-24

There's been much discussion on how to reduce low quality posts on the site. Both as questions and answers.

I was having a discussion with someone about how we can improve the instructions to new users of how to post a question or an answer and it dawned on me, that in many cases, such instructions will just fall on deaf ears. For whatever reasons, language barriers, poor programming skills, unrealistic expectations and of course spammers and trolls - let's call this the "unfixable posters".

Improving the Ask a Question page will help some groups with language barriers and to some degree new (and old) programmers with the ability to follow instructions:
Let's improve Stack Overflow's "Ask a Question" page! (<-- we need to do this btw).
However, the remainder of the unfixable posters will just bypass any instructions and post rubbish.

Using minimum rep to post is unlikely to assist:
Low-rep users should not be able to ask questions

Restricting registration is unlikely to assist:
Should Stack Overflow be more restrictive about new user registrations?

What can we do to filter out these types of users without excluding potential newcomers to our community?

I propose a questionnaire pop up, when asking or answering a question for the first time. If it's done carefully it may assist in slowing down spammers and trollers. Although it would not be difficult to Google the answers, at least that would require an effort.

Much like a captcha, but to determine a minimal understanding before participating on the site.

The questionnaire would have to be carefully formulated and I wouldn't attempt to do that alone, but to give an idea of what I have in mind it could test that the user has a minimum level of knowledge of programming and basic mathematical skills. It would also serve as a basic English skills test.

These questions are a basic example:

  1. Name three programming languages.

  2. Name a programming IDE.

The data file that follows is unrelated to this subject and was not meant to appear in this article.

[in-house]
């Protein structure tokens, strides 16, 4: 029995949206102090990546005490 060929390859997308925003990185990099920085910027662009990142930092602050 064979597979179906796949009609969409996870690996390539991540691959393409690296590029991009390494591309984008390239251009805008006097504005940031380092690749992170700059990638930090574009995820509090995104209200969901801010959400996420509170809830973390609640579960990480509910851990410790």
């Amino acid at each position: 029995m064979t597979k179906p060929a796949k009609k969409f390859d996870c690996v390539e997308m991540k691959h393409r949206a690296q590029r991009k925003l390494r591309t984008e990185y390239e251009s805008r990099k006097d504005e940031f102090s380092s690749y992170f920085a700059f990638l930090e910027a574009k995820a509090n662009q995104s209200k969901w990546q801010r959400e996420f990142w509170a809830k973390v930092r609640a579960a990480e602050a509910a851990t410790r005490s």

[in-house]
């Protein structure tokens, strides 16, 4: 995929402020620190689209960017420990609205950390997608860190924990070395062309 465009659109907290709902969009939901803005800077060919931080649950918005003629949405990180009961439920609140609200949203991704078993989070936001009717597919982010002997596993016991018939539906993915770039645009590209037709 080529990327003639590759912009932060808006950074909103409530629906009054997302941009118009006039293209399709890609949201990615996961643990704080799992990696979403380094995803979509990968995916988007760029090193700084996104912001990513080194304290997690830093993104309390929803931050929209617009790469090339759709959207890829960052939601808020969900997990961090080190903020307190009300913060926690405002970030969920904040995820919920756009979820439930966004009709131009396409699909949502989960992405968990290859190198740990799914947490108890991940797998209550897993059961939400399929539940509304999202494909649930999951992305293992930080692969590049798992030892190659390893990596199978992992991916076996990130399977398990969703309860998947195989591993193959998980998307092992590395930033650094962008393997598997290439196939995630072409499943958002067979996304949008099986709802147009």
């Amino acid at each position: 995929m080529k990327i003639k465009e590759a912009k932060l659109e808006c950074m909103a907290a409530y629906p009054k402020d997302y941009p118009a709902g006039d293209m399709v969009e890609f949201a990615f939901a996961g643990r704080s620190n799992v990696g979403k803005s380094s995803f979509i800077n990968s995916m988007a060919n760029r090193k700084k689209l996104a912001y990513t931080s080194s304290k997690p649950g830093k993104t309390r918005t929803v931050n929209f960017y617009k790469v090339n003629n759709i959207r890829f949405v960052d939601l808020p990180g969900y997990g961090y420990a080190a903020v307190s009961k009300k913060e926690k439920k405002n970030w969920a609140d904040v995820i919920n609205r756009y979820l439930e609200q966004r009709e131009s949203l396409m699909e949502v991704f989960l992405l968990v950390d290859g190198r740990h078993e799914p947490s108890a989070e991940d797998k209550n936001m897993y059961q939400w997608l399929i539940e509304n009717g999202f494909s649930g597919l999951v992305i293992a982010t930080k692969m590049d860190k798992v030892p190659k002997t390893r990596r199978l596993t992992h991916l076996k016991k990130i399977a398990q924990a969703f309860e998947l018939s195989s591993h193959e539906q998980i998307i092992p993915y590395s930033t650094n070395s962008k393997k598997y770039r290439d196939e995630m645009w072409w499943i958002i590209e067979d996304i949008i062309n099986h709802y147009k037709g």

3. What is 67 + (6*3 + 9)/2 - 1000?

and so on.

The questions could be asked as a series, so the user cannot proceed until that question is successfully answered.

This system, may also be helpful in reducing spam, maybe not trolls so much, although it could become tedious for them to have to continually jump through questions.

Some examples of low quality questions:

https://stackoverflow.com/questions/45884241/android-java-whats-program

enter image description here

Shell programming - matrix multiplication

enter image description here

Why this question isn't a duplicate?

This question is similar, but a lot broader and discusses many other features of the site- also it was asked over 5 years ago and the site stats have changed.
Should SO have a prequalification process for membership to weed out the 'noise'?

This question is similar, but different - it asks to do this across the board for all low rep users.
Programming Quiz to be able to ask questions

  • 2
    Make them answer the latest question on project euler. I like the idea but why would the questionnaire be different for a captcha? – George Aug 25 '17 at 9:36
  • @George because it would require programming knowledge (and a lot of regex) to pass it. – Yvette Colomb Aug 25 '17 at 9:37
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    But you even said yourself it would not be difficult to Google the answers – George Aug 25 '17 at 9:41
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    @George at least they're using Google! That's something some people don't seem to know how to do. – Yvette Colomb Aug 25 '17 at 9:43
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    @Keiwan I've edited the question - if you still think it's a dupe, that's fine – Yvette Colomb Aug 25 '17 at 10:00
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    I like the spirit, but I have some serious reservations about this proposal. Too long for a comment, too lazy to expand into an answer. But I think it would be better if we give everyone the benefit of the doubt and only exclude future posts when a problem has actually been identified. In other words, exactly like our current automatic bans, but tighten up the metrics. That solves the problem without unfairly hobbling new users, with the only cost being a couple of possibly low-quality questions. I remain dubious that a little quiz is going to prevent those anyway. – Cody Gray Aug 25 '17 at 10:48
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    as currently stated your suggestion looks a bit too indiscriminate given that system already has ability to detect that question is going to be troublesome (and uses it, although not as efficiently as it could). I think that popping such a questionnaire right before pushing question to triage would make better sense – gnat Aug 25 '17 at 10:50